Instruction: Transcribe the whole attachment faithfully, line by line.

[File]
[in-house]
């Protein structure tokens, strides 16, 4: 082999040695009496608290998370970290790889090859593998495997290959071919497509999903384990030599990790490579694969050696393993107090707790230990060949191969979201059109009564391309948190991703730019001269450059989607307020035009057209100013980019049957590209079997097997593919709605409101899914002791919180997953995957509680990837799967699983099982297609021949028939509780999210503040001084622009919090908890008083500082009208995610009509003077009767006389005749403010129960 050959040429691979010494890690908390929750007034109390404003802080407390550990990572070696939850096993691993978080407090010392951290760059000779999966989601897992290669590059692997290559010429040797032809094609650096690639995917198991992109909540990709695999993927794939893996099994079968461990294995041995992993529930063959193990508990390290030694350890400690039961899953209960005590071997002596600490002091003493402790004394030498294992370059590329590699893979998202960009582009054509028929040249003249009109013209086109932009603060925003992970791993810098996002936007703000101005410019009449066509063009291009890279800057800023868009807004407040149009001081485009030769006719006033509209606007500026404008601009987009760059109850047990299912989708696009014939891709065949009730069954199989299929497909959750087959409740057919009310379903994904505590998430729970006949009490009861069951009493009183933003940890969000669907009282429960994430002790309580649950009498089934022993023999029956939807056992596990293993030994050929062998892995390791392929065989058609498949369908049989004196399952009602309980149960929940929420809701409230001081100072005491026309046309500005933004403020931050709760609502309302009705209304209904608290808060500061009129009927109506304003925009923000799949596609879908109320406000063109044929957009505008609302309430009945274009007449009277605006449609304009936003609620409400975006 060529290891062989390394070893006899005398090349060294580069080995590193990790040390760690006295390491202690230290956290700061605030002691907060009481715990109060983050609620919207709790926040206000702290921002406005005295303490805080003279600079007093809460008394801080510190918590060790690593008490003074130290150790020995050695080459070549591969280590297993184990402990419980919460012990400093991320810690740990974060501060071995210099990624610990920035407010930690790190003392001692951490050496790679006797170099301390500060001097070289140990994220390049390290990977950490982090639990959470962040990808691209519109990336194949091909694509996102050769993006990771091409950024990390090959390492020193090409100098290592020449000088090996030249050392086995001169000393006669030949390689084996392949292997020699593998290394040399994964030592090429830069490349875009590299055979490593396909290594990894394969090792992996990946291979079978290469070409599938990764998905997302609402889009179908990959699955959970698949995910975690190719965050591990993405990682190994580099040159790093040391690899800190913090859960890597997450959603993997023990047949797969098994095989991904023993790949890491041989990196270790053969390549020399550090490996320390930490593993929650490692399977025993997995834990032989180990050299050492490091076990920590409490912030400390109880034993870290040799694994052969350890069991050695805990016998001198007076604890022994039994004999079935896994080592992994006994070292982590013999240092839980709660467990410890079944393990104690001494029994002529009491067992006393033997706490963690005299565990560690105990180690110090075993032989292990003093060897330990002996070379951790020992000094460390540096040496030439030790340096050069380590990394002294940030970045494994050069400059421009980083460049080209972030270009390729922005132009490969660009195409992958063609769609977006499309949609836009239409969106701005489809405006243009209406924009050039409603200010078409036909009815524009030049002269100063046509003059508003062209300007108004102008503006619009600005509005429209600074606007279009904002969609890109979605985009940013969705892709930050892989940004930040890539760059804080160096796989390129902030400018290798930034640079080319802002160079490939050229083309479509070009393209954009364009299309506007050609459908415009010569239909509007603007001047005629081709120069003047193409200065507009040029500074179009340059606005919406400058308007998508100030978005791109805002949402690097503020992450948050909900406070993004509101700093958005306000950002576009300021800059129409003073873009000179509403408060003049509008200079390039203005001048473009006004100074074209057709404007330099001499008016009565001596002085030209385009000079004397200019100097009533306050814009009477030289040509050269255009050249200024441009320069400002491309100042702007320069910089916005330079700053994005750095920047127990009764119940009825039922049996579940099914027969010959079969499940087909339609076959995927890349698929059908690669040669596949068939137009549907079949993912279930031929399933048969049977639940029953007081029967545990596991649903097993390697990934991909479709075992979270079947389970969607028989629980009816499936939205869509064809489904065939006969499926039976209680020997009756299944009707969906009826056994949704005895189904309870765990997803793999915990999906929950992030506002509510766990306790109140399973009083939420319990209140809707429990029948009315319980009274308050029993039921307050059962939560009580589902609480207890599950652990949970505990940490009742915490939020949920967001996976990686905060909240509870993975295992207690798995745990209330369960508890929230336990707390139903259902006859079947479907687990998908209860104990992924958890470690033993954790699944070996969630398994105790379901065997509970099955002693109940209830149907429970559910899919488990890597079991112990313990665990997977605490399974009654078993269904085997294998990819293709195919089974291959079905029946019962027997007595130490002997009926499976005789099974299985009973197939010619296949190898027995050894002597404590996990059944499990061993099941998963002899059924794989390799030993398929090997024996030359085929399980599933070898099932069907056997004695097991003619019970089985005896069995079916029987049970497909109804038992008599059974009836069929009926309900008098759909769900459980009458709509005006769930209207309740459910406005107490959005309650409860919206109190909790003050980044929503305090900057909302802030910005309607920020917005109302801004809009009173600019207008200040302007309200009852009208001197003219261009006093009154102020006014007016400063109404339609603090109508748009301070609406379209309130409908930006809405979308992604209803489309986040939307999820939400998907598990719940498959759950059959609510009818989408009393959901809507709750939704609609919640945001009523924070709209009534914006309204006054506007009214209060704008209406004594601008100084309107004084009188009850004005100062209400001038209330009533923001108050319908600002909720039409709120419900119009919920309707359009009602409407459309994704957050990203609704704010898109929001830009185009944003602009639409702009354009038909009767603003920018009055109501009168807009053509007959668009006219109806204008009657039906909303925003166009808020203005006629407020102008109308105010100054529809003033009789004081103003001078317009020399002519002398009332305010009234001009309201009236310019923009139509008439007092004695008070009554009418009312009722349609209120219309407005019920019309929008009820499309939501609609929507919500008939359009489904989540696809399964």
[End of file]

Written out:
[in-house]
């Protein structure tokens, strides 16, 4: 082999040695009496608290998370970290790889090859593998495997290959071919497509999903384990030599990790490579694969050696393993107090707790230990060949191969979201059109009564391309948190991703730019001269450059989607307020035009057209100013980019049957590209079997097997593919709605409101899914002791919180997953995957509680990837799967699983099982297609021949028939509780999210503040001084622009919090908890008083500082009208995610009509003077009767006389005749403010129960 050959040429691979010494890690908390929750007034109390404003802080407390550990990572070696939850096993691993978080407090010392951290760059000779999966989601897992290669590059692997290559010429040797032809094609650096690639995917198991992109909540990709695999993927794939893996099994079968461990294995041995992993529930063959193990508990390290030694350890400690039961899953209960005590071997002596600490002091003493402790004394030498294992370059590329590699893979998202960009582009054509028929040249003249009109013209086109932009603060925003992970791993810098996002936007703000101005410019009449066509063009291009890279800057800023868009807004407040149009001081485009030769006719006033509209606007500026404008601009987009760059109850047990299912989708696009014939891709065949009730069954199989299929497909959750087959409740057919009310379903994904505590998430729970006949009490009861069951009493009183933003940890969000669907009282429960994430002790309580649950009498089934022993023999029956939807056992596990293993030994050929062998892995390791392929065989058609498949369908049989004196399952009602309980149960929940929420809701409230001081100072005491026309046309500005933004403020931050709760609502309302009705209304209904608290808060500061009129009927109506304003925009923000799949596609879908109320406000063109044929957009505008609302309430009945274009007449009277605006449609304009936003609620409400975006 060529290891062989390394070893006899005398090349060294580069080995590193990790040390760690006295390491202690230290956290700061605030002691907060009481715990109060983050609620919207709790926040206000702290921002406005005295303490805080003279600079007093809460008394801080510190918590060790690593008490003074130290150790020995050695080459070549591969280590297993184990402990419980919460012990400093991320810690740990974060501060071995210099990624610990920035407010930690790190003392001692951490050496790679006797170099301390500060001097070289140990994220390049390290990977950490982090639990959470962040990808691209519109990336194949091909694509996102050769993006990771091409950024990390090959390492020193090409100098290592020449000088090996030249050392086995001169000393006669030949390689084996392949292997020699593998290394040399994964030592090429830069490349875009590299055979490593396909290594990894394969090792992996990946291979079978290469070409599938990764998905997302609402889009179908990959699955959970698949995910975690190719965050591990993405990682190994580099040159790093040391690899800190913090859960890597997450959603993997023990047949797969098994095989991904023993790949890491041989990196270790053969390549020399550090490996320390930490593993929650490692399977025993997995834990032989180990050299050492490091076990920590409490912030400390109880034993870290040799694994052969350890069991050695805990016998001198007076604890022994039994004999079935896994080592992994006994070292982590013999240092839980709660467990410890079944393990104690001494029994002529009491067992006393033997706490963690005299565990560690105990180690110090075993032989292990003093060897330990002996070379951790020992000094460390540096040496030439030790340096050069380590990394002294940030970045494994050069400059421009980083460049080209972030270009390729922005132009490969660009195409992958063609769609977006499309949609836009239409969106701005489809405006243009209406924009050039409603200010078409036909009815524009030049002269100063046509003059508003062209300007108004102008503006619009600005509005429209600074606007279009904002969609890109979605985009940013969705892709930050892989940004930040890539760059804080160096796989390129902030400018290798930034640079080319802002160079490939050229083309479509070009393209954009364009299309506007050609459908415009010569239909509007603007001047005629081709120069003047193409200065507009040029500074179009340059606005919406400058308007998508100030978005791109805002949402690097503020992450948050909900406070993004509101700093958005306000950002576009300021800059129409003073873009000179509403408060003049509008200079390039203005001048473009006004100074074209057709404007330099001499008016009565001596002085030209385009000079004397200019100097009533306050814009009477030289040509050269255009050249200024441009320069400002491309100042702007320069910089916005330079700053994005750095920047127990009764119940009825039922049996579940099914027969010959079969499940087909339609076959995927890349698929059908690669040669596949068939137009549907079949993912279930031929399933048969049977639940029953007081029967545990596991649903097993390697990934991909479709075992979270079947389970969607028989629980009816499936939205869509064809489904065939006969499926039976209680020997009756299944009707969906009826056994949704005895189904309870765990997803793999915990999906929950992030506002509510766990306790109140399973009083939420319990209140809707429990029948009315319980009274308050029993039921307050059962939560009580589902609480207890599950652990949970505990940490009742915490939020949920967001996976990686905060909240509870993975295992207690798995745990209330369960508890929230336990707390139903259902006859079947479907687990998908209860104990992924958890470690033993954790699944070996969630398994105790379901065997509970099955002693109940209830149907429970559910899919488990890597079991112990313990665990997977605490399974009654078993269904085997294998990819293709195919089974291959079905029946019962027997007595130490002997009926499976005789099974299985009973197939010619296949190898027995050894002597404590996990059944499990061993099941998963002899059924794989390799030993398929090997024996030359085929399980599933070898099932069907056997004695097991003619019970089985005896069995079916029987049970497909109804038992008599059974009836069929009926309900008098759909769900459980009458709509005006769930209207309740459910406005107490959005309650409860919206109190909790003050980044929503305090900057909302802030910005309607920020917005109302801004809009009173600019207008200040302007309200009852009208001197003219261009006093009154102020006014007016400063109404339609603090109508748009301070609406379209309130409908930006809405979308992604209803489309986040939307999820939400998907598990719940498959759950059959609510009818989408009393959901809507709750939704609609919640945001009523924070709209009534914006309204006054506007009214209060704008209406004594601008100084309107004084009188009850004005100062209400001038209330009533923001108050319908600002909720039409709120419900119009919920309707359009009602409407459309994704957050990203609704704010898109929001830009185009944003602009639409702009354009038909009767603003920018009055109501009168807009053509007959668009006219109806204008009657039906909303925003166009808020203005006629407020102008109308105010100054529809003033009789004081103003001078317009020399002519002398009332305010009234001009309201009236310019923009139509008439007092004695008070009554009418009312009722349609209120219309407005019920019309929008009820499309939501609609929507919500008939359009489904989540696809399964």